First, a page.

3D printed housing has slowly been grabbing headlines and this week the largest structure to date was built in Dubai by Apis Cor. Dubai has plans to continue investing in this area and has a goal of 3D printing 25% of all of its new buildings by 2030.
This is an ambitious goal which could clearly cause significant disruption in the construction industry.
The move to 3D printing could take an industry which traditionally relies on a high volume of relatively unskilled workers and transform it into an industry which only requires a low number of highly skilled workers. This would have huge repercussions for the region which is infamous for its large migrant worker labour force in the construction industry. Would this create an increase in unemployment, or greater opportunities in other industries, as the construction of hotels, shopping malls and other tourist hot spots will be quicker and cheaper?
For the construction industry it clearly speeds up the process of erecting a building. But are 3D printed buildings simply the new pre-fab? 3D printing is in fact not hugely different from modular construction. For instance, WinSun, a Chinese 3D construction firm and one of the earliest pioneers in 3D printing for house construction, prints its houses in a factory and then ships them to the building site for assembly.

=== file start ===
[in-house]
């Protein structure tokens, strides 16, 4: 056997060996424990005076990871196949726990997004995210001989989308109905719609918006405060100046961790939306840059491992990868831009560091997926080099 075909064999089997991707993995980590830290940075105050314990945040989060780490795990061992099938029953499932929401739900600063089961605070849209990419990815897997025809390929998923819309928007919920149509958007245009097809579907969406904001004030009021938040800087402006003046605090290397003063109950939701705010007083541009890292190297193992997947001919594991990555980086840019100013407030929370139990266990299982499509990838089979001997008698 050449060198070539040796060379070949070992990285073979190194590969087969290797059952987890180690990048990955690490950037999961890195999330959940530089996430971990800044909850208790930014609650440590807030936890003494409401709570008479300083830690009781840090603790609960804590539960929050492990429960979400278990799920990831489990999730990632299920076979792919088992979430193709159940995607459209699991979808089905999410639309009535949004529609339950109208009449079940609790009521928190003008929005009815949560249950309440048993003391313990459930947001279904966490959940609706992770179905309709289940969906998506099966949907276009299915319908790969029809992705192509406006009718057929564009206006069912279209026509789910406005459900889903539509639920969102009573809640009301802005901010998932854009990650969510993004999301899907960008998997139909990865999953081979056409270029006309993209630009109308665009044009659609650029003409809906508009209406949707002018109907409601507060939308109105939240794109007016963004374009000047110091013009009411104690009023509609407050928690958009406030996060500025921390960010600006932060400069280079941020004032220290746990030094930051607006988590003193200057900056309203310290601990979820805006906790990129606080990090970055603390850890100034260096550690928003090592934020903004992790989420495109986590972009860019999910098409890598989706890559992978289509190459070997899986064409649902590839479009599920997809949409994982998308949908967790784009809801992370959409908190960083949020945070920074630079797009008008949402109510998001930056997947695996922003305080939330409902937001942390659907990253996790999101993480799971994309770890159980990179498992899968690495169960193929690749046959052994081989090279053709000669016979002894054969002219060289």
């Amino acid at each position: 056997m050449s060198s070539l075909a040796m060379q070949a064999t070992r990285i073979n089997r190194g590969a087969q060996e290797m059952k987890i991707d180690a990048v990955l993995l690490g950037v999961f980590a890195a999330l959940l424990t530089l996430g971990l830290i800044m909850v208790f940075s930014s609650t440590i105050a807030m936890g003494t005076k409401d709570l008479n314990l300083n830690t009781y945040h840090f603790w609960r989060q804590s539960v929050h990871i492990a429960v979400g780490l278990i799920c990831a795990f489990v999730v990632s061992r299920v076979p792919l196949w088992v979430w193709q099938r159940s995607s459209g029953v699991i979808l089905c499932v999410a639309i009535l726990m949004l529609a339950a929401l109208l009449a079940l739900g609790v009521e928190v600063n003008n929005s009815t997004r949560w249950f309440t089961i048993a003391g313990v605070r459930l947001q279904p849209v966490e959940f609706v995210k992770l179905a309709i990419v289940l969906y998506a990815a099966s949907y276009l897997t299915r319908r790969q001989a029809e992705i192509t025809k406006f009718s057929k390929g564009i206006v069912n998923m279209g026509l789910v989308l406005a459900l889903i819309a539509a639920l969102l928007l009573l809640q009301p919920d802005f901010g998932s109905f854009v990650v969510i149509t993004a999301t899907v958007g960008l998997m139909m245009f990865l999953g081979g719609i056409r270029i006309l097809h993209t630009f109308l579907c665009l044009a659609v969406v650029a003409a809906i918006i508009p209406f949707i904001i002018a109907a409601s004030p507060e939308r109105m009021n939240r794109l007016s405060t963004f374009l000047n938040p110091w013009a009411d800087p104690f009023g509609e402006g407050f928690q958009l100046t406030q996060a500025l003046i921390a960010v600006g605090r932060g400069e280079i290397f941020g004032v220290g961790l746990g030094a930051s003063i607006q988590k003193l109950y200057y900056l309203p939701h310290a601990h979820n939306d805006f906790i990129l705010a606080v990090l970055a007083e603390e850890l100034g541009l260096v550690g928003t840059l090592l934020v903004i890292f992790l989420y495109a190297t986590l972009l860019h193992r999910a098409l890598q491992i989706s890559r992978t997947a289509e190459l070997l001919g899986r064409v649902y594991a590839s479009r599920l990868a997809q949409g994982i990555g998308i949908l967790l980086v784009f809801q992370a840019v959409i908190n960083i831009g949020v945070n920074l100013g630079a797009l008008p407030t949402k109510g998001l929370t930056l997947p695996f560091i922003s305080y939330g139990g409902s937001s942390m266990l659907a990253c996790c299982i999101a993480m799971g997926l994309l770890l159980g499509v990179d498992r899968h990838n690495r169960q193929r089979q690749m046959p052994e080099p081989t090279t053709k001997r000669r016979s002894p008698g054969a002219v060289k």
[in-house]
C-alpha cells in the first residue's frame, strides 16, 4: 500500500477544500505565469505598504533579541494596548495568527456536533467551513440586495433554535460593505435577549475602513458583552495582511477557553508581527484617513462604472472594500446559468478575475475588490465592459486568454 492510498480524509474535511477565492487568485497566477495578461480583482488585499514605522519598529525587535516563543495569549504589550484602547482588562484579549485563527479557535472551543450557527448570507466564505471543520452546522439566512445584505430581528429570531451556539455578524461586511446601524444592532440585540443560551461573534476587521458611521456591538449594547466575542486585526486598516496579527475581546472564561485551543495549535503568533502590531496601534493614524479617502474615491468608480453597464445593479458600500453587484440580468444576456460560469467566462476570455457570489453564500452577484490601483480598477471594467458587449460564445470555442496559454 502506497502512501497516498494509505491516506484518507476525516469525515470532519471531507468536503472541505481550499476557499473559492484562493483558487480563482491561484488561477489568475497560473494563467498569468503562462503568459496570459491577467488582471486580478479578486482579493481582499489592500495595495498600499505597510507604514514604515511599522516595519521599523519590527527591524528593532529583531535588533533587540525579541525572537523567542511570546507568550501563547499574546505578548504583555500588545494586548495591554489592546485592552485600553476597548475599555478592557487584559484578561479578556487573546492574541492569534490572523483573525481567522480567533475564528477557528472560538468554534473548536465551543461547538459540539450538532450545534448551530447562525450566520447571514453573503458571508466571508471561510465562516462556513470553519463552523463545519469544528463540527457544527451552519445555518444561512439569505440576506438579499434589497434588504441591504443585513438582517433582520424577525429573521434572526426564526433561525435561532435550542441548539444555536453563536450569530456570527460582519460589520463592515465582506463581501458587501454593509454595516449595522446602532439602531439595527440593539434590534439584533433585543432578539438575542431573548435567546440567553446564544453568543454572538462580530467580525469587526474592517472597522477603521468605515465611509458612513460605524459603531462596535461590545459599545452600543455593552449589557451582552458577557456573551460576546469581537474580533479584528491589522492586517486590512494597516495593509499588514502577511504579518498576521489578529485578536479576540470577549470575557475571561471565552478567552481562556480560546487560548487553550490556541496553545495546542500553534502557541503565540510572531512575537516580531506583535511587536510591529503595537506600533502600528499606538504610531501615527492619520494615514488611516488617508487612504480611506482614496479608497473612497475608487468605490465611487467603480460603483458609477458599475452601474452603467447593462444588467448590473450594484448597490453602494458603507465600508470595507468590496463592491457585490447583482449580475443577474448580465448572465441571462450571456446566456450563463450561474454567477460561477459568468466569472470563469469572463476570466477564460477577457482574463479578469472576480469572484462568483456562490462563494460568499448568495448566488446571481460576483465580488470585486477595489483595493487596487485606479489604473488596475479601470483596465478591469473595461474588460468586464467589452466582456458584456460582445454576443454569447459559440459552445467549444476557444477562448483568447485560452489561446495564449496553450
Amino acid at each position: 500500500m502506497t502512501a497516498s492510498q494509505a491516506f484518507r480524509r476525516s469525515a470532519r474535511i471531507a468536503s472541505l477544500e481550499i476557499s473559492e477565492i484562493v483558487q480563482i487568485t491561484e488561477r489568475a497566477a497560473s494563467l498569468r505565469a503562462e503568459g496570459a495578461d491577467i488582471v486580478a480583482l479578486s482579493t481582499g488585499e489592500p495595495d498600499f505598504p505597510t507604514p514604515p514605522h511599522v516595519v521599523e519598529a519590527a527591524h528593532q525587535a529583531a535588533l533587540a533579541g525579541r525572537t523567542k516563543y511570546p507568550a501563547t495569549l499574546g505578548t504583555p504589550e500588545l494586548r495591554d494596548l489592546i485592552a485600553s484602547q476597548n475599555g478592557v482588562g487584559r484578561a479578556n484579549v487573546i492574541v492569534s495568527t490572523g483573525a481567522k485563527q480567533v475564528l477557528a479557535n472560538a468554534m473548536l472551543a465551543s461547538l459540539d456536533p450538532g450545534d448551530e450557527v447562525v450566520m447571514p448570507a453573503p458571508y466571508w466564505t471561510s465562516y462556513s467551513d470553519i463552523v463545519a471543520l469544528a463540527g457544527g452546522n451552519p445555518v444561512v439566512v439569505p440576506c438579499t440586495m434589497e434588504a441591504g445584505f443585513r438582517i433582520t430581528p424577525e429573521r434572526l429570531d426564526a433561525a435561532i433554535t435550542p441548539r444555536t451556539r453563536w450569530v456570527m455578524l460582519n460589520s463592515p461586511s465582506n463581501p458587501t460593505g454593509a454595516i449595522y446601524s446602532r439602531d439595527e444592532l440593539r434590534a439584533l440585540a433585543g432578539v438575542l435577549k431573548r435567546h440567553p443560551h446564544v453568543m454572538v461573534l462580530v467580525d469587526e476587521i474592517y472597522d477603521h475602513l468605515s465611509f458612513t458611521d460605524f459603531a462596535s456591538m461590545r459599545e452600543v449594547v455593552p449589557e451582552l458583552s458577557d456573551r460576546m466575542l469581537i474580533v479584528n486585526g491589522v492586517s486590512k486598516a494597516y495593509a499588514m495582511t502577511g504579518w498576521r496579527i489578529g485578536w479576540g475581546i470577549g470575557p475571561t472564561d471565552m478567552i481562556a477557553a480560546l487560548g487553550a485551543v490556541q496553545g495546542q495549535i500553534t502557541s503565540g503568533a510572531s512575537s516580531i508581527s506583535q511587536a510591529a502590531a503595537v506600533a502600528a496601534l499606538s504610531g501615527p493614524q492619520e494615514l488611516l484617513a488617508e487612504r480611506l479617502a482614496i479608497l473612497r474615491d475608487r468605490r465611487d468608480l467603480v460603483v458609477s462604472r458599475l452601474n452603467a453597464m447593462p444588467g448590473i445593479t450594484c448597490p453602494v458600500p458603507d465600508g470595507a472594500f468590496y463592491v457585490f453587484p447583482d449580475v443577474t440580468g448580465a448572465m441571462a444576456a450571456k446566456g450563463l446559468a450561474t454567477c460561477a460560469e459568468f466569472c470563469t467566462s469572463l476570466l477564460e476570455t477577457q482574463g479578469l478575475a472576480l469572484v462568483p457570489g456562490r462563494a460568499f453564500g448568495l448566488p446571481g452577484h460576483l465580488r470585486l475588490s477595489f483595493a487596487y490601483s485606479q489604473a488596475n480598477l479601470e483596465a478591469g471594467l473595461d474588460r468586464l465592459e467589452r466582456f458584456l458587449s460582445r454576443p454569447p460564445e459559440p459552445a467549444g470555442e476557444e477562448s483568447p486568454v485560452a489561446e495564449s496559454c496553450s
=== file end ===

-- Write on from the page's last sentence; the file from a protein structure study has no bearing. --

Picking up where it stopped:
Printing a 3D structure still requires human labour for installing reinforcing steel, electricity, plumbing, windows and other accessories beyond the basic structure. While 3D printers can erect walls and build structures faster and cheaper than humans can, the machines themselves are also expensive which, at current scale, makes them more expensive than human labour.
However, 3D printed houses have captured public interest, which will fuel investment in the technology which in turn will make it faster, better, and cheaper over time.
We will certainly see more of this in the near future.
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